Design/Build 2011: “I read a book one day and my whole life was changed.”
incoming Applied Craft and Design students give residents of a Portland juvenile detention center a place to be among books.
“I read a book one day and my whole life was changed.” —Orhan Pamuk
These words from Turkish author Orhan Pamuk are now stenciled across the balcony of the new library and learning center at the Donald E Long Juvenile Detention Center. The new space was designed and built by the incoming class of graduate students to the joint MFA program in Applied Craft and Design (ACD) as this year’s Design/Build project.
The Design/Build project is an intensive two-week curriculum that launches each incoming graduate class in the ACD program. This year, students worked with and were mentored by Jack Sanders of Design Build Adventure and multimedia artist Butch Anthony. Together with Sanders and Anthony, the nineteen new students spent eleven days transforming an empty housing unit at the detention center into a dynamic space that celebrated literacy and learning.
The goal was, as incoming student Molly McKeown ’13 put it, to “give kids and librarians a place to be among books.”
“The challenge was really big,” reflected Jack Sanders on what the group faced when they began the project. “That room was just awful.”
“Night and day isn’t even adequate to describe the difference between what we were working in before and now.”
The room in question was a housing unit: sixteen rooms on two levels that opened in a semi-circle onto a communal living area, with access to a small, enclosed basketball-court. The room was oddly shaped, and intensely sterile, the few pieces of furniture bolted to the ground. The student teams also had to work around certain institutional constraints: no gang colors, nothing that could be used as a weapon, no sharp corners, everything had to be wipeable or easily cleaned, and sight lines needed to remain open.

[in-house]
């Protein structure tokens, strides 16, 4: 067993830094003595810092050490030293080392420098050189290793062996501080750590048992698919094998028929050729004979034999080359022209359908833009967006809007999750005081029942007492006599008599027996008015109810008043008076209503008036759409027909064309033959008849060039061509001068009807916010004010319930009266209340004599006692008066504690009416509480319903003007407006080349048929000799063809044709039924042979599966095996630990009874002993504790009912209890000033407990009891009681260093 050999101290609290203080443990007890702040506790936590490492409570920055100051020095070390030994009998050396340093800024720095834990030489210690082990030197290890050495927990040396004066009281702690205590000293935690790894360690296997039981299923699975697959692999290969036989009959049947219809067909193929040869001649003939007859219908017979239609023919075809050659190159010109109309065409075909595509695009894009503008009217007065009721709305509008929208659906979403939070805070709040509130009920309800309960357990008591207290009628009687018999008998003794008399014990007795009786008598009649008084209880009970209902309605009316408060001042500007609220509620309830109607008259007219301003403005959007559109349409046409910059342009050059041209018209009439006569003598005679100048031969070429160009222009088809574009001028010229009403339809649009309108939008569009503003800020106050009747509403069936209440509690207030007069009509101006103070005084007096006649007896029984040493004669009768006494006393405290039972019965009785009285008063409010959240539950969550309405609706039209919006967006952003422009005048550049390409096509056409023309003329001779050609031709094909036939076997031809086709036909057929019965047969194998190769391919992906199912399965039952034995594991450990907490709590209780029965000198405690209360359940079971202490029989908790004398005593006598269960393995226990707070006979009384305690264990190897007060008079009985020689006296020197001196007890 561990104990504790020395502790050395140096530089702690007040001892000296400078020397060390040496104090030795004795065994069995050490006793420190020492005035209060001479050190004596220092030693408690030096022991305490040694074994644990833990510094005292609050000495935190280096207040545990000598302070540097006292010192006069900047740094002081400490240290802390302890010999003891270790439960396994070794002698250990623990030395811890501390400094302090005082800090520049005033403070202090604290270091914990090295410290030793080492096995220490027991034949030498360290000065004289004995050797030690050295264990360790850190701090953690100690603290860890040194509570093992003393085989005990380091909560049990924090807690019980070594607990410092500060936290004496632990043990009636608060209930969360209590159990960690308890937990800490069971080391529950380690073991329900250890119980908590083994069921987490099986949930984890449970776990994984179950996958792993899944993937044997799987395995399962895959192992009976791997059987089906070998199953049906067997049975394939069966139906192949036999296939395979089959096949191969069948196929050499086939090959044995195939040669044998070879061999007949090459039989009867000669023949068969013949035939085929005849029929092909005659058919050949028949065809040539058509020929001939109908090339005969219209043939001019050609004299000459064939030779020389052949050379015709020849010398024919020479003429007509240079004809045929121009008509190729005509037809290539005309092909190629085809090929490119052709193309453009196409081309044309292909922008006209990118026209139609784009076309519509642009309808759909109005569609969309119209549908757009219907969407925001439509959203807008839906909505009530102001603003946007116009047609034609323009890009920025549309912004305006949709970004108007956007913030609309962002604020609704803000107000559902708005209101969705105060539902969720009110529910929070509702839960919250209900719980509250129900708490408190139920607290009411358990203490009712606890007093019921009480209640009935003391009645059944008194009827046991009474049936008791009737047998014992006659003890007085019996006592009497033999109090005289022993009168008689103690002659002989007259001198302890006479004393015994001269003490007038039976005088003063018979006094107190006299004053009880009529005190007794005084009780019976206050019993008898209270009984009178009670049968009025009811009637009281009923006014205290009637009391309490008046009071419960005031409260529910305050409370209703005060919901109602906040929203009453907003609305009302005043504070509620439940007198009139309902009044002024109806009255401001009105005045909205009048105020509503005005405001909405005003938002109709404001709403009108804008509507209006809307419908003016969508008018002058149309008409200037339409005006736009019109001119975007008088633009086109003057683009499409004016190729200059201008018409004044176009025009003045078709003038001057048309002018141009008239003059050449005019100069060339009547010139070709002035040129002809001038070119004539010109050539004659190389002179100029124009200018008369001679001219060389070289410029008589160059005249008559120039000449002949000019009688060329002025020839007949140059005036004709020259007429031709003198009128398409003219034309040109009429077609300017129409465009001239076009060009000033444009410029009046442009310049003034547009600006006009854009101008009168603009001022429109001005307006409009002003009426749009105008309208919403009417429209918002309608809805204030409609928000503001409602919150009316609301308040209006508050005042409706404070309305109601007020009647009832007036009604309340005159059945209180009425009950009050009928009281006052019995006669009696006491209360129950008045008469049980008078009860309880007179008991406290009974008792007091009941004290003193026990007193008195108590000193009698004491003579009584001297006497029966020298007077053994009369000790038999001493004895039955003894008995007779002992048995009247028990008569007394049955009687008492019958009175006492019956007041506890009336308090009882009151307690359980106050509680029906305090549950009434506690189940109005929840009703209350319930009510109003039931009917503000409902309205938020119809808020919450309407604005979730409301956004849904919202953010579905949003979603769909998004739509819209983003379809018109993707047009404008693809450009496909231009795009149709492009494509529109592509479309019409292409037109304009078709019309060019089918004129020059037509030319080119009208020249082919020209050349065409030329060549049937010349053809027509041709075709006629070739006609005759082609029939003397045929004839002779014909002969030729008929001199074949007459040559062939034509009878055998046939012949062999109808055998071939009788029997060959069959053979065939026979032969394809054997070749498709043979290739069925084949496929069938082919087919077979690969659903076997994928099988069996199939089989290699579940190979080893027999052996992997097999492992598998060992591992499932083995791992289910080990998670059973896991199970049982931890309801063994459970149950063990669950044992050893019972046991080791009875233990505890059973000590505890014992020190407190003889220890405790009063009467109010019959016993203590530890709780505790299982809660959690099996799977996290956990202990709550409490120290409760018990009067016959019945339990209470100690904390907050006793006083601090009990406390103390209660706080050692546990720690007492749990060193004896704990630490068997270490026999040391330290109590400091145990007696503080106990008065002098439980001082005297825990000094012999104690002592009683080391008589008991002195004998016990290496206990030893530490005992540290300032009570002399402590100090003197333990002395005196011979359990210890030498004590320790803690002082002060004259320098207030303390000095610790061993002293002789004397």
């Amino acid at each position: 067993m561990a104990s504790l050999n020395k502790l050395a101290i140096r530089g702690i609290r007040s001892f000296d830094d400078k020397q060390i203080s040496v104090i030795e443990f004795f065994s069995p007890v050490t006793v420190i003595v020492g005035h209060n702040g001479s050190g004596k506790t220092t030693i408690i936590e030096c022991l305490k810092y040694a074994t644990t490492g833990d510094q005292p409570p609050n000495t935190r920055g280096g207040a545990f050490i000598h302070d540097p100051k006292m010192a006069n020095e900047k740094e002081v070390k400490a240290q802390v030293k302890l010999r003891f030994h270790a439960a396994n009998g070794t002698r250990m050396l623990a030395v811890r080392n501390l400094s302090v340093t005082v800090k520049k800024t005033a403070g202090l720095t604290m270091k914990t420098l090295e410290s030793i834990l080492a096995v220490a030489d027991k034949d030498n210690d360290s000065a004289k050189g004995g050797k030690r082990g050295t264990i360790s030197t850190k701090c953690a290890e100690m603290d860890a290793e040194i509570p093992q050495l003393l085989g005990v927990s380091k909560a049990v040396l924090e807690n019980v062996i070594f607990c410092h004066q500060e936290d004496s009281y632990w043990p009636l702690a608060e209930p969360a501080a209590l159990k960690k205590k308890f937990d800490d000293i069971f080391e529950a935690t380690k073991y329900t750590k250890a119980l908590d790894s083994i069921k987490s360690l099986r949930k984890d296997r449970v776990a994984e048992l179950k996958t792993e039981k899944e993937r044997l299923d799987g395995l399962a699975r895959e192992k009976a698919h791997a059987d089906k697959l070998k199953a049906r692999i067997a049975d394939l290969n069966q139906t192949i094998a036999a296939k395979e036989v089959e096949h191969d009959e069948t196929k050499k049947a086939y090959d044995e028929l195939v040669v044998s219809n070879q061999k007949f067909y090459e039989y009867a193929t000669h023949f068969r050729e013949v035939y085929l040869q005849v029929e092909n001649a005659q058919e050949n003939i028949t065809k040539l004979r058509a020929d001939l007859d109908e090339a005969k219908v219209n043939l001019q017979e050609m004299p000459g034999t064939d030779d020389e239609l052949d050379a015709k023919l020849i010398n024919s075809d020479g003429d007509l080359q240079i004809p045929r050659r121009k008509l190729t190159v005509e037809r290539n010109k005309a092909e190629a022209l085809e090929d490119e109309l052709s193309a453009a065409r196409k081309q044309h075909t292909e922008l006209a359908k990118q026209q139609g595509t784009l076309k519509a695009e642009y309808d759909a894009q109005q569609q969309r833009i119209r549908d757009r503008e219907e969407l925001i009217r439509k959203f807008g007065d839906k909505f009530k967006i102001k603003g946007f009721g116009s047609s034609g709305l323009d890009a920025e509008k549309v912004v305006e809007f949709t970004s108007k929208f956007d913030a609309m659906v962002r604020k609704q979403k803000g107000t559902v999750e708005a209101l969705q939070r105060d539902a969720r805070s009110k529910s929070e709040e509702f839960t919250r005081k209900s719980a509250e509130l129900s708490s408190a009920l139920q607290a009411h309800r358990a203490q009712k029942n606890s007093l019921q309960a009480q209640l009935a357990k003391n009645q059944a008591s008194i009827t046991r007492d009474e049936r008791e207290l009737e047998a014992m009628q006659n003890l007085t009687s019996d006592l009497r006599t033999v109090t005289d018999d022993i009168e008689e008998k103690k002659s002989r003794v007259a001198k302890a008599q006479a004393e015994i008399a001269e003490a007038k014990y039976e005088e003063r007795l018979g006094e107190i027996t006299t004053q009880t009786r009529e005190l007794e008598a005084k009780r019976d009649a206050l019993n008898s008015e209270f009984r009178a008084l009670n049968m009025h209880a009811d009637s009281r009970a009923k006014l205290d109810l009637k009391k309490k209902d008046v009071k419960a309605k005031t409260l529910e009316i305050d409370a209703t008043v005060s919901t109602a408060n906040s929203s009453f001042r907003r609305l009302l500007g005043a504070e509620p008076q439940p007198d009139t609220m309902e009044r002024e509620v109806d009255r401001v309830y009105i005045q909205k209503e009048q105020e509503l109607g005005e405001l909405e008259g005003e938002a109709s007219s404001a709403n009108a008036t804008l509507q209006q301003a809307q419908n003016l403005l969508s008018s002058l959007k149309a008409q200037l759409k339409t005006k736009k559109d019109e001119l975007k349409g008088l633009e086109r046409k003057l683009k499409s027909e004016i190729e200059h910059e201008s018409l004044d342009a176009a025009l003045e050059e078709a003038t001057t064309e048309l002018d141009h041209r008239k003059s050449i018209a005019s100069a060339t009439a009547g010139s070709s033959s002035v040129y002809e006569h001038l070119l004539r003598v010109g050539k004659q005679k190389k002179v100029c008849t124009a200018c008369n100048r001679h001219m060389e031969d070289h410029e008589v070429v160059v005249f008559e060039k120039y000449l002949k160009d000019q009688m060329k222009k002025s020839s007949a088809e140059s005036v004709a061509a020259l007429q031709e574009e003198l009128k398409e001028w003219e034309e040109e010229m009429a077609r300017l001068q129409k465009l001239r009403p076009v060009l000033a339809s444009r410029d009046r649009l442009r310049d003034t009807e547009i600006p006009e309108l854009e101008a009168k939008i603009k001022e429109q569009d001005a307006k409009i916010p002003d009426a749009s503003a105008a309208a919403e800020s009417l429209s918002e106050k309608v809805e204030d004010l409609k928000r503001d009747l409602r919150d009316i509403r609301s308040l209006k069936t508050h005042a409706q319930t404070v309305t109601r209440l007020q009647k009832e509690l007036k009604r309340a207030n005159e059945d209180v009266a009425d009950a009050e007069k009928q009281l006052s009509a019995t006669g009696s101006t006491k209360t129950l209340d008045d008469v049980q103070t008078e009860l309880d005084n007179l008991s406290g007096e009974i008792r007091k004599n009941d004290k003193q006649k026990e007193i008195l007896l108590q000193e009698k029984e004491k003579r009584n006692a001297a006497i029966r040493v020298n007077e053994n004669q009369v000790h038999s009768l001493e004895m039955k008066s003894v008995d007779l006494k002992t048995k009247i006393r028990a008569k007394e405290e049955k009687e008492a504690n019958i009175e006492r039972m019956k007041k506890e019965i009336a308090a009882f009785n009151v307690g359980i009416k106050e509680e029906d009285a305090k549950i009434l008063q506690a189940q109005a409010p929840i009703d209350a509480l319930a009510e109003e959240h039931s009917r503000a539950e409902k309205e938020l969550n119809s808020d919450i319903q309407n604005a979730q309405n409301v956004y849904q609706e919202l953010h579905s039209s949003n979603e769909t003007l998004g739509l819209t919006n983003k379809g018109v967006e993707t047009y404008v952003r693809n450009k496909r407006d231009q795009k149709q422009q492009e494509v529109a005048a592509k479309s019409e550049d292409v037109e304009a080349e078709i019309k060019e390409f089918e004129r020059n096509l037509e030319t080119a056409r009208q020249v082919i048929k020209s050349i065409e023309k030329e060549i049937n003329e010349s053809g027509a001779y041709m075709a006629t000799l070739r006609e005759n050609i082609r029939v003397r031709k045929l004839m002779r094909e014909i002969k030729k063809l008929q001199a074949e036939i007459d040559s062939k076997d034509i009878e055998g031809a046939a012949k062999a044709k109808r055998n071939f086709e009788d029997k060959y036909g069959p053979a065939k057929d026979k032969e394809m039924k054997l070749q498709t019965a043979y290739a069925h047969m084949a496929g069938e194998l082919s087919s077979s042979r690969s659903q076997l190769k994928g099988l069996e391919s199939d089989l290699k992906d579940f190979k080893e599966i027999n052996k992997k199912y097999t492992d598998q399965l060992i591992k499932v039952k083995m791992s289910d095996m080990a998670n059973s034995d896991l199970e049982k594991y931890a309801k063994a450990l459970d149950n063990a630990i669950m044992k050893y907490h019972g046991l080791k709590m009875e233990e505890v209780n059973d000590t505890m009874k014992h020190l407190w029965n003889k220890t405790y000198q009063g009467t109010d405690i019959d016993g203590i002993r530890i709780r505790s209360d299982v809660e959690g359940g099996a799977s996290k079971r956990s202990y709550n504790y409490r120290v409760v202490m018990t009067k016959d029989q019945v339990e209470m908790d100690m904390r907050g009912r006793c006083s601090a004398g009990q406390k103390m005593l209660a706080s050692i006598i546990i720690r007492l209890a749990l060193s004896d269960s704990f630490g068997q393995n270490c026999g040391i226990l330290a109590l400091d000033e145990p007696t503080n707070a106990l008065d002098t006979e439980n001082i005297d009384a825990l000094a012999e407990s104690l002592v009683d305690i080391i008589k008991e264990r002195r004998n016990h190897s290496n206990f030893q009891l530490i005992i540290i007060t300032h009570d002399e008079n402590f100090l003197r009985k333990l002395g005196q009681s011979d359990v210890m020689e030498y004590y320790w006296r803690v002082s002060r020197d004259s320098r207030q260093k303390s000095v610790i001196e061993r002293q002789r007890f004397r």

“Night and day isn’t even adequate to describe the difference between what we were working in before and now,” said Sara Ryan, Teen Services Specialist for Multnomah County Library. “The collection is [now] in a space that is itself engaging, a really fabulous development.”
Kevin Hunking, Principal of the Donald E. Long School, expands, “It will be something students in Multnomah County and those housed here will benefit from for years to come.”
The project was conceived in a series of conversations between administrators at Donald E. Long and Barry Sanders, PNCA’s writer-in-residence. For the past year, Sanders and students from one of his classes at PNCA have been teaching writing to residents at the detention center. Before the library was moved to its current location, it was housed in a dark, windowless 15×15 foot room, the walls lined with bookshelves. Students were given five minutes a week to pick out a book. Senior administrators and librarians at Donald E. Long dreamed of a more inviting home for their library, a space to conduct classes and offer more support for reading and for learning. But for a long while it seemed only a far-off wish.
“We had a dream,” explained Kevin Hunking. “I knew what we wanted to do and Barry said, ‘Let’s do it.’”
Sanders then approached Reuer, chair of the MFA in Applied Craft and Design, about enlisting the enthusiasm, creativity and technical know-how of his graduate students to make the new library a reality.
“It was a good fit for Design/Build,” JP Reuer explained. “The project was a rich one: in it, we had the potential to explore what a library means and what a learning center means. It would be very informative to students who didn’t have a lot experience with those places. And Barry would be a wonderful asset in the process, a great client representative. He had a big influence on our students, inspiring them with his enthusiasm for the project.”
The goals of the Design/Build intensive are rigorous: in less than two weeks, students research a project, identify stakeholders, consider material and budget limitations and end with the fabrication and installation of the finished product. The project facilitators, who in past years have included Steve Badanes from Jersey Devil, and Portland designers Kari Merkl and Sara Huston, model productive time management and client relationships. The challenging but ultimately satisfying project requires teamwork and teaches effective and patient collaboration. In a concentrated amount of time, incoming students learn the strengths and weaknesses of their peers, practice productive communication strategies and gain immediate familiarity with studio workshops and tools.